A perspective on choosing between the two – Joe
SUMMARY: Air cooled heatsink are competitive with water cooling kits, with some caveats.
I routinely get emails remarking on the similarity of C/Ws between air cooled heatsinks and water cooled kits, so I thought a more detailed look was in order.
First, direct C/W comparisons between water cooling kits and P4 heatsinks are not valid – the air cooled heatsinks are tested using a P4 test bed and the water cooling kits use the die simulator. The die measures 10 x 13 mm and as such is not comparable to the P4’s IHS.
However, there have been times when I tested P4 heatsinks using both methods. I looked back to these tests and on average, the difference between the two is about 0.10 +/- 0.02, with the P4 results being lower than the die simulator. I want to caution that this is an average difference – please view what follows with that caveat.
The table below ranks P4 heatsinks and water cooling kits using the conversion factor above – if, for example, a water cooling kit C/W was 0.20, it adjusts to 0.10 to compare against P4 air cooled heatsinks. I have indicated the adjusted C/W in parenthesis in the water cooling kit results (water kits in BLUE); I have limited the selections to P4 heatsinks with C/Ws of 0.20 or better and water cooling kits with adjusted C/Ws of 0.20 or better.
Swiftech H2O-Apex “Extreme Duty” Watercooling Kit, 2 120 mm fans
Asetek WaterChill – Radiator with 3 120 mm fans, 12 volts
1A-Cooling Blacklord 240 – External radiator with 2 120 mm fans
Asetek WaterChill – Radiator with 3 120 mm fans, 7 volts
1A-Cooling SET-5Z280V1 – Fans high; 0.26 fans low
90 mm fan, 4870 rpm, very loud; 1960 rpm quiet, C/W 0.13
External Kit – Turbo fan speed
90 mm fan, 4821 rpm, very loud; 1500 rpm very quiet, C/W 0.18
Kit with EHEIM 1048
Kit – EHEIM 1046, maxXpert radiator
Fans at 100% power
120 mm fan @ 2994 rpm; 984 rpm = 0.18 C/W, virtually soundless
80 mm fan, 4838 rpm
External Kit – Low fan speed
80 mm fan, 55 dBA
Case & Kit – EHEIM 1048
92 mm fan, moderate noise
2 70 mm fans, low noise
70 mm fan, 51 dBA
Delta 80mm 4800 rpm; loud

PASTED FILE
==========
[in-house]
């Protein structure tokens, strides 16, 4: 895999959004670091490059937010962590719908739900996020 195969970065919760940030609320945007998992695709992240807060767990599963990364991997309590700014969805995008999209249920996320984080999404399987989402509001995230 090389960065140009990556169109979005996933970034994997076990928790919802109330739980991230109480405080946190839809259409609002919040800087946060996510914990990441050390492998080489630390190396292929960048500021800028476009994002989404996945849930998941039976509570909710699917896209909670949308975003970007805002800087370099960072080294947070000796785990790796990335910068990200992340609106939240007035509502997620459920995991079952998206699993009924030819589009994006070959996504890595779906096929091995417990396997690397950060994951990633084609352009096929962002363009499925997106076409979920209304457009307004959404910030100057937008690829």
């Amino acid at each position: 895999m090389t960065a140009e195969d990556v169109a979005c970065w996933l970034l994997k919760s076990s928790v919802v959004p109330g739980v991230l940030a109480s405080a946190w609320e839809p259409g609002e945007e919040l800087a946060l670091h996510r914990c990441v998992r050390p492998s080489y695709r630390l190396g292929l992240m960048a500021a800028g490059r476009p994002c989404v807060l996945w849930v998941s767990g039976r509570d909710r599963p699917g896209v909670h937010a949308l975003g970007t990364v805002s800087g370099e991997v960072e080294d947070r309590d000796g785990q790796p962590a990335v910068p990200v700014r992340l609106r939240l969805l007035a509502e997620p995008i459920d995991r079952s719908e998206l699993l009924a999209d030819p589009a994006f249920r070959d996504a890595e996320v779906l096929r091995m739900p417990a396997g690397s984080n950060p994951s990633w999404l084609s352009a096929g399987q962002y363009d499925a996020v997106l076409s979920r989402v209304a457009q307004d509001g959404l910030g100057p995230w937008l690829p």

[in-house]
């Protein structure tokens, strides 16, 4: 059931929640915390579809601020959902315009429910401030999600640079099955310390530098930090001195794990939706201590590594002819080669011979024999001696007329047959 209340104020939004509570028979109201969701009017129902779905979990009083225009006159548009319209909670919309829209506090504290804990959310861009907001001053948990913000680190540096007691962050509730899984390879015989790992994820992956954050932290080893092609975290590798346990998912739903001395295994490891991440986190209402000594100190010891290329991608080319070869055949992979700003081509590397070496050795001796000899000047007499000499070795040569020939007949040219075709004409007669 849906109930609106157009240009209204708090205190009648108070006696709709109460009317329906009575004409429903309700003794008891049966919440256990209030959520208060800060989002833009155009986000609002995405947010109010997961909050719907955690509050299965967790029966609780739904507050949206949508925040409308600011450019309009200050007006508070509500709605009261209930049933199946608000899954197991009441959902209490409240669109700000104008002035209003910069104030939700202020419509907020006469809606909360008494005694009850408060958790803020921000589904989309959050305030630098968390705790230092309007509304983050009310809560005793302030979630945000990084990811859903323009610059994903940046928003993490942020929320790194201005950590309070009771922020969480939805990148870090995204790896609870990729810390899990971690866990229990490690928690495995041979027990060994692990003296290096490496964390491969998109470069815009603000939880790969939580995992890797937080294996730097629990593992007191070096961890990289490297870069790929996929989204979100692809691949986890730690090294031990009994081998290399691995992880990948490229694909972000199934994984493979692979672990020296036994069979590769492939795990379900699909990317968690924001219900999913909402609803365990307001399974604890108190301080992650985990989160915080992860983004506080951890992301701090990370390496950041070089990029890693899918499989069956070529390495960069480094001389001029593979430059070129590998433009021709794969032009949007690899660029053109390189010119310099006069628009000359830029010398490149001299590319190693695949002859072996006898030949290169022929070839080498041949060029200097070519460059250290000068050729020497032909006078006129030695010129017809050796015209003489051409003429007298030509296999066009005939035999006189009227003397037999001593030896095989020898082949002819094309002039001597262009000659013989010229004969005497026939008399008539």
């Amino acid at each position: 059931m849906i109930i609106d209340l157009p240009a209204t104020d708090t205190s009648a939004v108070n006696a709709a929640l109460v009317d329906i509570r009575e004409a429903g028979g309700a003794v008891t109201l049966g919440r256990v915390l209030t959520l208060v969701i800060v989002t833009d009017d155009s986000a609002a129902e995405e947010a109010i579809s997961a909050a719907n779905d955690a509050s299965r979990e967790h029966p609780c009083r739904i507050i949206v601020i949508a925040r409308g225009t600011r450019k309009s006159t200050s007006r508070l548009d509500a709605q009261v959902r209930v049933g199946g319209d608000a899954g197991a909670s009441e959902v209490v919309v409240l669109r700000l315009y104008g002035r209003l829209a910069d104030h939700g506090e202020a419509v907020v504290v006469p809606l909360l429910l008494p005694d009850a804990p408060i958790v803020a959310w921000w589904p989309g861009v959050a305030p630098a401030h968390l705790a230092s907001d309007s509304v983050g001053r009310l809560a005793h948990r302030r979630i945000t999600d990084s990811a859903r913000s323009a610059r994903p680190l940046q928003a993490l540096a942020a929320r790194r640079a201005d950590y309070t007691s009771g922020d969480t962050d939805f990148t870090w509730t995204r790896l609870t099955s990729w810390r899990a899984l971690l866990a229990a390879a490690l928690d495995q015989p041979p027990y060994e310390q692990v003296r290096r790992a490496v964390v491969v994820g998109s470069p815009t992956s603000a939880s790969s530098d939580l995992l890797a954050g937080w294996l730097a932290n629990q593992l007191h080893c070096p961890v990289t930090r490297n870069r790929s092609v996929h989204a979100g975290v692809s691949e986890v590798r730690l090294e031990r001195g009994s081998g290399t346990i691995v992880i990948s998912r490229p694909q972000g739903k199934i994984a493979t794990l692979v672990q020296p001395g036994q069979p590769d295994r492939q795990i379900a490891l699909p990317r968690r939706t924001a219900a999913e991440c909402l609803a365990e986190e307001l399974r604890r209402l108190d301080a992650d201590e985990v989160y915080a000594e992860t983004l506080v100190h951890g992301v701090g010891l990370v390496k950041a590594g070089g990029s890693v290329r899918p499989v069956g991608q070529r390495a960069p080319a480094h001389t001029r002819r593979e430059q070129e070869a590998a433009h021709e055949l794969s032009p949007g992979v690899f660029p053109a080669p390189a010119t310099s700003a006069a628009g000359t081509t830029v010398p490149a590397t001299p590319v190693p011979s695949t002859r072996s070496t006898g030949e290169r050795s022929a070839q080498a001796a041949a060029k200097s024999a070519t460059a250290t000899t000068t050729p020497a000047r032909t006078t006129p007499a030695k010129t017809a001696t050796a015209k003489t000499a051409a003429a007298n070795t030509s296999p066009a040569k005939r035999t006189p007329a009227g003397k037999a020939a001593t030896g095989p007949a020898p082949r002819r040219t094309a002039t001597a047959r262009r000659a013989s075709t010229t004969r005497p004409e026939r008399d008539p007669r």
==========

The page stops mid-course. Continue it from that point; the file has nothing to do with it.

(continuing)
Two 70 mm fans
Delta 120mm fan @ 2500rpm, 54 dBA (low noise)
Best case results.
Fans at 45% power
Kit – EHEIM 1048, spiral waterblock
moderate noise @ 5000 rpm
Rheostat controlled fan
TMD fan – low noise
Very low noise
Fan on High
Fans on HIGH; Proprietary Case
70mm fan, relatively quiet
TMD fan, 39 dBA
Sanyo 4420 rpm
Fan on Low
While not a perfect comparison, results indicate that there are indeed air cooled heatsinks that are competitive with water cooling kits. However, note that for extreme performance, high-end water cooling kits dominate – not a surprise by any means. While some air cooled heatsinks attain top results, many times it’s with very aggressive (noisy) fans – not necessarily the case for water.
Air cooled results must be tempered by taking into account case temps – an excellent air cooled heatsink in a poorly ventilated case will NOT deliver the C/Ws shown in this table (for more on this, go HERE.) The higher the case temp, the larger the discrepancy between test results and performance on screen.
Water cooling kits, in comparison, tend to pull cooling air from outside the case, so that case temps have much less impact on performance.
One major difference between air and water is the amount of heat which can be handled; the “overhead” with water is much higher compared to air cooled solutions. It is not uncommon to see water cooling systems with TECs used to cool CPUs to below-ambient temps, a situation not feasible for air cooling.
All my desktops are water cooled, first and foremost for low noise. Newer heatpipes can effectively compete on this basis and deliver extremely good cooling performance, assuming excellent case airflow. Water will always trump air for the load it can handle.
Users pondering air vs water must first consider their objectives in CPU cooling – low noise with high heat loads tips the balance to water, while low noise and “normal” heat loads may tip the balance to air, although other factors, such as case airflow, must also be taken into account.
Finally, the cost difference between the two solutions is significant – expect water to cost about five times more than air for high-end kits.